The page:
• Users Online: 93
  • Print this page
  • Email this page
Ahead of Print

Phenotypic and molecular spectrum of guanidinoacetate N-Methyltransferase deficiency: An analytical study of a case series and a scoping review of 53 cases of guanidinoacetate N-Methyltransferase

1 Undergraduate Student, Faculty of Medicine, King Abdulaziz University, Jeddah, Saudi Arabia
2 Department of Pediatrics, Faculty of Medicine, King Abdulaziz University, Jeddah, Saudi Arabia
3 Undergraduate Student, Faculty of Pharmacy, King Abdulaziz University, Jeddah, Saudi Arabia

Correspondence Address:
Anas S Alyazidi,
College of Medicine, King Abdulaziz University, Jeddah 23446
Saudi Arabia
Login to access the Email id

Source of Support: None, Conflict of Interest: None

DOI: 10.4103/jmau.jmau_16_22

Background: Guanidinoacetate methyltransferase deficiency (GAMT) is an autosomal recessive inborn error of metabolism. A condition that results from a pathogenic variant in the GAMT gene that maps to 19p13.3. The prevalence can be estimated to be up to 1:2,640,000 cases; countries such as Saudi Arabia could have a higher prevalence due to high consanguinity rates. The clinical manifestations that a patient could obtain are broad and start to manifest in the patients' early childhood years. Materials and Methods: A thorough review of case reports in January 2022 was conducted. The retrieved literature was screened for demographic data. Patients of all ages were included. Qualitative variables were described as number and percentage (%), and quantitative data were described by the mean and standard deviation. In bivariate data, Chi-square test (χ2) was used and t-test for nonparametric variables. Results: Gender distribution was 53% of males and 47% females. Reported age ranged from 8 to 31 months. At the age of onset, 50% of the cases were infants, 28% were toddlers, and 15% were children, concluding that 79% of the reported cases developed symptoms before 5 years old. 68% of the cases developed generalized seizures throughout their life. 84% of the cases expressed a form of developmental delay. 43% of the cases had intellectual disabilities and mental retardation that affected their learning process; most cases required special care. 23% of the affected cases were of consanguineous marriages, and 7% had affected relatives. Conclusion: We described four novel case reports, the first to be reported in Saudi Arabia. Seizure was a leading finding in the majority of the cases. Developmental delay was broadly observed. Intellectual delay and language impairments are primary hallmarks. Further understanding and early diagnosis are recommended. Premarital testing of neurogenetic diseases using whole-exome sequencing is probably a future direction, especially in populations with high consanguinity rates.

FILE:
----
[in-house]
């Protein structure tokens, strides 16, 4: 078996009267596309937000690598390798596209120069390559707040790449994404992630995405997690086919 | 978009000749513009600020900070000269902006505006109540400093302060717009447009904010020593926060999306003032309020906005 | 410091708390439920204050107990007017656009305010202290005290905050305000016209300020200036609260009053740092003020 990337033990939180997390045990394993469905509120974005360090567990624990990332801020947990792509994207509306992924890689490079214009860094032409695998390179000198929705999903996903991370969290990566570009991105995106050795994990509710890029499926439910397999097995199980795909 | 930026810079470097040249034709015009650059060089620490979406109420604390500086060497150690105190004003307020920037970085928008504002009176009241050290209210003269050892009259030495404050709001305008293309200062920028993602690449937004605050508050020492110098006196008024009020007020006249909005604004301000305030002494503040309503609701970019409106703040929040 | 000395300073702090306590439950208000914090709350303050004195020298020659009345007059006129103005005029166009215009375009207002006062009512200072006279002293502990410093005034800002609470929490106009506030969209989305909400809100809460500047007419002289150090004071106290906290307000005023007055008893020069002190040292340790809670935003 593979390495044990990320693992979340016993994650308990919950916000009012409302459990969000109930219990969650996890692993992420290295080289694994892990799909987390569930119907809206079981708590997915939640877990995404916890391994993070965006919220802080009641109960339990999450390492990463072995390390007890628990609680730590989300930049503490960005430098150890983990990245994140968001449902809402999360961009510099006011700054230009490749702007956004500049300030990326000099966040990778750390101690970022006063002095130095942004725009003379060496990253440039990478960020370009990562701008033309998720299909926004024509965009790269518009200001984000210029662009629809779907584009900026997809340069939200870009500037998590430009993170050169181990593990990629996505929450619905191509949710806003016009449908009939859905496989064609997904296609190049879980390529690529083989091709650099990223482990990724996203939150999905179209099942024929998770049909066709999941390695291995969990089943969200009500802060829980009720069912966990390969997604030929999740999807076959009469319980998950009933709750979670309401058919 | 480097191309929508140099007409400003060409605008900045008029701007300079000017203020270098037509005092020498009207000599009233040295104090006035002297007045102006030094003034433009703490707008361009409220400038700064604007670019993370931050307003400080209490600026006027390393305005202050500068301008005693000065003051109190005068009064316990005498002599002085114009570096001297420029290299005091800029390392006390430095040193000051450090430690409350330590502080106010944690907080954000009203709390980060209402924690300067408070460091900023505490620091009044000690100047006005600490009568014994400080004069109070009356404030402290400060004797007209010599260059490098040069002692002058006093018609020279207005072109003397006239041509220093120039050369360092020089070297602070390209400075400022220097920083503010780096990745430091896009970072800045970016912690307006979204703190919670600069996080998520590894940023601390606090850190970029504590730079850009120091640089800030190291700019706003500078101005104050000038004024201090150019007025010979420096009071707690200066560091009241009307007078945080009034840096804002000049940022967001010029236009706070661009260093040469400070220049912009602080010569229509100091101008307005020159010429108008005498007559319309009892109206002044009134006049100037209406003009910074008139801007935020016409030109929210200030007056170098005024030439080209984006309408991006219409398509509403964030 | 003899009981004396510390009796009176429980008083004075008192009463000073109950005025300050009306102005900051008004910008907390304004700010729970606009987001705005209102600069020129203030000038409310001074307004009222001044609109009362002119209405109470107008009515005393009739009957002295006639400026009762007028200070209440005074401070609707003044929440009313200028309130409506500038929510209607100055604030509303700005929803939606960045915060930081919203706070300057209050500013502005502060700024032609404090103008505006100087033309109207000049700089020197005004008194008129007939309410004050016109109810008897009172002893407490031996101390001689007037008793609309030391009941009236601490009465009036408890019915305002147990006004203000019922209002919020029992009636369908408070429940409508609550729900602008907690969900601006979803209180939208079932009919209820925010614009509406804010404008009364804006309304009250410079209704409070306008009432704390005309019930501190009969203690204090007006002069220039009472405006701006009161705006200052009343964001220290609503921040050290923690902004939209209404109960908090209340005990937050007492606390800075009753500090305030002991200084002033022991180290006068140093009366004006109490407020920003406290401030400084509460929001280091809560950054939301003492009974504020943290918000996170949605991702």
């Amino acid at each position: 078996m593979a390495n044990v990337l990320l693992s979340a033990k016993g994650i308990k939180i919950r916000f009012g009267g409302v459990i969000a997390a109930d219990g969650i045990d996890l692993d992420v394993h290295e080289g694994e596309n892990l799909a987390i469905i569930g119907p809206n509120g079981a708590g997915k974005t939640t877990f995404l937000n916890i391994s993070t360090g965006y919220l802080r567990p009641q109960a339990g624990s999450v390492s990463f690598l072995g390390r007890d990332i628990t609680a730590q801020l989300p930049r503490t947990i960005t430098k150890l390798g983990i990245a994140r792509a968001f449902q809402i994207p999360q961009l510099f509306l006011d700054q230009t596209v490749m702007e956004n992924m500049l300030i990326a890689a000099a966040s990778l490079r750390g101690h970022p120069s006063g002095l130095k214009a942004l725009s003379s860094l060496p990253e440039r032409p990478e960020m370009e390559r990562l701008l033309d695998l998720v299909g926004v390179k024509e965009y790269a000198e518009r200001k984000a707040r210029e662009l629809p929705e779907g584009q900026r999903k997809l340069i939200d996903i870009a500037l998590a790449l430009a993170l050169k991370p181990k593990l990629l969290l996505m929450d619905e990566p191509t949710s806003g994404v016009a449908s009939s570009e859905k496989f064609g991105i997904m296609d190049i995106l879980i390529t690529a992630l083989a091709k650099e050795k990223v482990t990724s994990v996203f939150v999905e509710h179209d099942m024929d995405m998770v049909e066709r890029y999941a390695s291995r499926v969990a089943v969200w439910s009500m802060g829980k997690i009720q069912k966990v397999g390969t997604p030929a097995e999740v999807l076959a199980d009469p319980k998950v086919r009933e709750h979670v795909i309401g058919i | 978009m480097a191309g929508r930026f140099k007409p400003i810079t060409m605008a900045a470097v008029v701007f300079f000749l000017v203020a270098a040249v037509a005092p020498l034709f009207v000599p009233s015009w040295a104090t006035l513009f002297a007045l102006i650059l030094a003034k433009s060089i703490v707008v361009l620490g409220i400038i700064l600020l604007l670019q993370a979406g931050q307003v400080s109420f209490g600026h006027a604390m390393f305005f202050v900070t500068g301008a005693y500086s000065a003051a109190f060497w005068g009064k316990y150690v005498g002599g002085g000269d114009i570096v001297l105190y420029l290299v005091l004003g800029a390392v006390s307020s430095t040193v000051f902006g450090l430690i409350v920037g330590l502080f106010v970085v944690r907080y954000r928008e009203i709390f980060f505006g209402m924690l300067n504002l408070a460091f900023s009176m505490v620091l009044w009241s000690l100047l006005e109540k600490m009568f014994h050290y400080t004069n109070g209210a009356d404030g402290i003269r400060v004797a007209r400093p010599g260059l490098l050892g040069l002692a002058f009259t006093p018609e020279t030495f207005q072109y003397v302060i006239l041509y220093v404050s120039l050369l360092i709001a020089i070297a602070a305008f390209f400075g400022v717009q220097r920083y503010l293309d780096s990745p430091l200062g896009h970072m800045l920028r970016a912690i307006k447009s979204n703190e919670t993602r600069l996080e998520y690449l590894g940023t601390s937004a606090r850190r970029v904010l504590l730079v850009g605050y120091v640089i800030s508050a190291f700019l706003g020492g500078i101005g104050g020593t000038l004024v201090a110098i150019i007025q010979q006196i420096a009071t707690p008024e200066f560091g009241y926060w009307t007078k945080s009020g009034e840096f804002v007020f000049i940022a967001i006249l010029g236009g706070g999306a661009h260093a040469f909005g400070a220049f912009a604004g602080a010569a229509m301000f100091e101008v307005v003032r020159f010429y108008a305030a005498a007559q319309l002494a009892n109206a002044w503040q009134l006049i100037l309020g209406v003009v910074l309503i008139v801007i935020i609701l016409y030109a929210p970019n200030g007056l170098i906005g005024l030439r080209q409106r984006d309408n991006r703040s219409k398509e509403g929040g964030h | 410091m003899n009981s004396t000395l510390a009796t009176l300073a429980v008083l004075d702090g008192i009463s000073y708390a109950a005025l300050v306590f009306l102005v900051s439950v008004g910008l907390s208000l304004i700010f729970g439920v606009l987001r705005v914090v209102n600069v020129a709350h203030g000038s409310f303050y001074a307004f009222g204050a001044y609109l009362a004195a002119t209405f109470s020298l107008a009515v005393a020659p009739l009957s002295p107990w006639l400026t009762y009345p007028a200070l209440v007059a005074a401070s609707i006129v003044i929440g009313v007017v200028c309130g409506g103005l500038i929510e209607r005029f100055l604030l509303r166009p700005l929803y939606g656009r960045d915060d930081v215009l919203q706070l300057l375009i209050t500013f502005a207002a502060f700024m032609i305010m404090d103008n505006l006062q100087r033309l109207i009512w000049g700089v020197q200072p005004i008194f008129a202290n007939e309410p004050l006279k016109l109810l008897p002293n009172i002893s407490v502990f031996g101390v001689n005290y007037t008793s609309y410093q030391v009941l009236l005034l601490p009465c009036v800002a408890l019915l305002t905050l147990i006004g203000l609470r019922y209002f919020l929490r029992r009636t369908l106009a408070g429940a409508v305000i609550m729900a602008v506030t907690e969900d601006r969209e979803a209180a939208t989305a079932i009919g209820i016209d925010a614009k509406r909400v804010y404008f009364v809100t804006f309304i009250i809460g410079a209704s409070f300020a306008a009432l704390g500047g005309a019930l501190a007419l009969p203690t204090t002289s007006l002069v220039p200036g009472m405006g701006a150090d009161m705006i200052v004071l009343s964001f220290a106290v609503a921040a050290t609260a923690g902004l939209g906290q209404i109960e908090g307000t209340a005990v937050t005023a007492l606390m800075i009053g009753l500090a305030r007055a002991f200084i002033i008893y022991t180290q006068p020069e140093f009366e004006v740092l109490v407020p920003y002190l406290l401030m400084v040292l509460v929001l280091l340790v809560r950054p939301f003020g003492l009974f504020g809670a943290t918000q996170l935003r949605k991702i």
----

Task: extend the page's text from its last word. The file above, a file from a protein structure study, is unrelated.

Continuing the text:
Print this article
  Search Pubmed for
    -  Alyazidi AS
    -  Muthaffar OY
    -  Shawli MK
    -  Ahmed RA
    -  Aljefri YF
    -  Baaishrah LS
    -  Jambi AT
    -  Alotibi FA
 Citation Manager
 Article Access Statistics
 Reader Comments
 * Requires registration (Free)

 Article Access Statistics
    PDF Downloaded5    

Recommend this journal